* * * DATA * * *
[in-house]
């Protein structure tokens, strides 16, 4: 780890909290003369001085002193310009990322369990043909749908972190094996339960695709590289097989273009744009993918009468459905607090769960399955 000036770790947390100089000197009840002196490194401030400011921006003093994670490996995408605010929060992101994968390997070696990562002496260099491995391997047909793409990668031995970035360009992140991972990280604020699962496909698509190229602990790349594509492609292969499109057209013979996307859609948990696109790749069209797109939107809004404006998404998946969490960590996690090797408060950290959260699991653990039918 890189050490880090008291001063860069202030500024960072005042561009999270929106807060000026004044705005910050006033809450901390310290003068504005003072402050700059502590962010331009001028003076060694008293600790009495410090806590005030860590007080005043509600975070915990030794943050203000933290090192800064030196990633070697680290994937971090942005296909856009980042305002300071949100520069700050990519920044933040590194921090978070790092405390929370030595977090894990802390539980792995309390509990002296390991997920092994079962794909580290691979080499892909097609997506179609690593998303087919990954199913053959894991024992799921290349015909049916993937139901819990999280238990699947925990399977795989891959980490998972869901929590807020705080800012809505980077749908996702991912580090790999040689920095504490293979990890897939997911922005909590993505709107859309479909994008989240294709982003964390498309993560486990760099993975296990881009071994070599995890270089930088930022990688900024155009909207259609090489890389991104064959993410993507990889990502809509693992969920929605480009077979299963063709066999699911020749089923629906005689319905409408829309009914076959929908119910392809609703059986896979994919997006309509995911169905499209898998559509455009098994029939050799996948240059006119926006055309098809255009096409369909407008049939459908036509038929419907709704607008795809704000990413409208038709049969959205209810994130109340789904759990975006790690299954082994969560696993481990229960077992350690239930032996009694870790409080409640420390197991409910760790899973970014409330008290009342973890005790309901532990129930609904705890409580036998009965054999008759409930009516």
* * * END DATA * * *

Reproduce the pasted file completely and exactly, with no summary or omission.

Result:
[in-house]
């Protein structure tokens, strides 16, 4: 780890909290003369001085002193310009990322369990043909749908972190094996339960695709590289097989273009744009993918009468459905607090769960399955 000036770790947390100089000197009840002196490194401030400011921006003093994670490996995408605010929060992101994968390997070696990562002496260099491995391997047909793409990668031995970035360009992140991972990280604020699962496909698509190229602990790349594509492609292969499109057209013979996307859609948990696109790749069209797109939107809004404006998404998946969490960590996690090797408060950290959260699991653990039918 890189050490880090008291001063860069202030500024960072005042561009999270929106807060000026004044705005910050006033809450901390310290003068504005003072402050700059502590962010331009001028003076060694008293600790009495410090806590005030860590007080005043509600975070915990030794943050203000933290090192800064030196990633070697680290994937971090942005296909856009980042305002300071949100520069700050990519920044933040590194921090978070790092405390929370030595977090894990802390539980792995309390509990002296390991997920092994079962794909580290691979080499892909097609997506179609690593998303087919990954199913053959894991024992799921290349015909049916993937139901819990999280238990699947925990399977795989891959980490998972869901929590807020705080800012809505980077749908996702991912580090790999040689920095504490293979990890897939997911922005909590993505709107859309479909994008989240294709982003964390498309993560486990760099993975296990881009071994070599995890270089930088930022990688900024155009909207259609090489890389991104064959993410993507990889990502809509693992969920929605480009077979299963063709066999699911020749089923629906005689319905409408829309009914076959929908119910392809609703059986896979994919997006309509995911169905499209898998559509455009098994029939050799996948240059006119926006055309098809255009096409369909407008049939459908036509038929419907709704607008795809704000990413409208038709049969959205209810994130109340789904759990975006790690299954082994969560696993481990229960077992350690239930032996009694870790409080409640420390197991409910760790899973970014409330008290009342973890005790309901532990129930609904705890409580036998009965054999008759409930009516």